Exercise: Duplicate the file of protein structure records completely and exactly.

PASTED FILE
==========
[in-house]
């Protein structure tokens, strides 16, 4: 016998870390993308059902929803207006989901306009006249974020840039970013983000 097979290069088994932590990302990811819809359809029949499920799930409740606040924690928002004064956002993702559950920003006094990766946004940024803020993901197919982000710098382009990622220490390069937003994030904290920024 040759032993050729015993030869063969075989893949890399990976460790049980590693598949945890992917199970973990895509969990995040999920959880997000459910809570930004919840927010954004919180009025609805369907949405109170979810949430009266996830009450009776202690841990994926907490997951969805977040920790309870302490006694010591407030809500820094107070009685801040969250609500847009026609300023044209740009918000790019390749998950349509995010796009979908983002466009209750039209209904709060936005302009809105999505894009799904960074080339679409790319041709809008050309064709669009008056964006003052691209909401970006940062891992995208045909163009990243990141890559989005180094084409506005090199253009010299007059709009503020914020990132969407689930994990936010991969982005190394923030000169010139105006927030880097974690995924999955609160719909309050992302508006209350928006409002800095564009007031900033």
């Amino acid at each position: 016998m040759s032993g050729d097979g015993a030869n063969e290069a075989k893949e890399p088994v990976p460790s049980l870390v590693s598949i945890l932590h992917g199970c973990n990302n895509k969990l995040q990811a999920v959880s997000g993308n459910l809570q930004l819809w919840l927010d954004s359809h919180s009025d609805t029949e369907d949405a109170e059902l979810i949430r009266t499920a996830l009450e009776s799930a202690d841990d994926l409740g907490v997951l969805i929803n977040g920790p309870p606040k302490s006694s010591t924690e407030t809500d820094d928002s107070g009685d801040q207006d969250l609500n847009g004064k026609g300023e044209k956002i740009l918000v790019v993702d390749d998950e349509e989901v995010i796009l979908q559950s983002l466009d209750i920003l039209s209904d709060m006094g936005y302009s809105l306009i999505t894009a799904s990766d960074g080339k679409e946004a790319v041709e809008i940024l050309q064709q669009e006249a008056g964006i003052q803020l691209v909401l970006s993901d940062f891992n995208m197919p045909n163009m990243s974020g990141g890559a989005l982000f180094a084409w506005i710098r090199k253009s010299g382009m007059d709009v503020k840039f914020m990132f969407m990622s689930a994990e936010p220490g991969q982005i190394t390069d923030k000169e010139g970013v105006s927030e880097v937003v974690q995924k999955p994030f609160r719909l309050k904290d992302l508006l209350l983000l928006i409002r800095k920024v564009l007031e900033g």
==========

[in-house]
């Protein structure tokens, strides 16, 4: 016998870390993308059902929803207006989901306009006249974020840039970013983000 097979290069088994932590990302990811819809359809029949499920799930409740606040924690928002004064956002993702559950920003006094990766946004940024803020993901197919982000710098382009990622220490390069937003994030904290920024 040759032993050729015993030869063969075989893949890399990976460790049980590693598949945890992917199970973990895509969990995040999920959880997000459910809570930004919840927010954004919180009025609805369907949405109170979810949430009266996830009450009776202690841990994926907490997951969805977040920790309870302490006694010591407030809500820094107070009685801040969250609500847009026609300023044209740009918000790019390749998950349509995010796009979908983002466009209750039209209904709060936005302009809105999505894009799904960074080339679409790319041709809008050309064709669009008056964006003052691209909401970006940062891992995208045909163009990243990141890559989005180094084409506005090199253009010299007059709009503020914020990132969407689930994990936010991969982005190394923030000169010139105006927030880097974690995924999955609160719909309050992302508006209350928006409002800095564009007031900033």
């Amino acid at each position: 016998m040759s032993g050729d097979g015993a030869n063969e290069a075989k893949e890399p088994v990976p460790s049980l870390v590693s598949i945890l932590h992917g199970c973990n990302n895509k969990l995040q990811a999920v959880s997000g993308n459910l809570q930004l819809w919840l927010d954004s359809h919180s009025d609805t029949e369907d949405a109170e059902l979810i949430r009266t499920a996830l009450e009776s799930a202690d841990d994926l409740g907490v997951l969805i929803n977040g920790p309870p606040k302490s006694s010591t924690e407030t809500d820094d928002s107070g009685d801040q207006d969250l609500n847009g004064k026609g300023e044209k956002i740009l918000v790019v993702d390749d998950e349509e989901v995010i796009l979908q559950s983002l466009d209750i920003l039209s209904d709060m006094g936005y302009s809105l306009i999505t894009a799904s990766d960074g080339k679409e946004a790319v041709e809008i940024l050309q064709q669009e006249a008056g964006i003052q803020l691209v909401l970006s993901d940062f891992n995208m197919p045909n163009m990243s974020g990141g890559a989005l982000f180094a084409w506005i710098r090199k253009s010299g382009m007059d709009v503020k840039f914020m990132f969407m990622s689930a994990e936010p220490g991969q982005i190394t390069d923030k000169e010139g970013v105006s927030e880097v937003v974690q995924k999955p994030f609160r719909l309050k904290d992302l508006l209350l983000l928006i409002r800095k920024v564009l007031e900033g």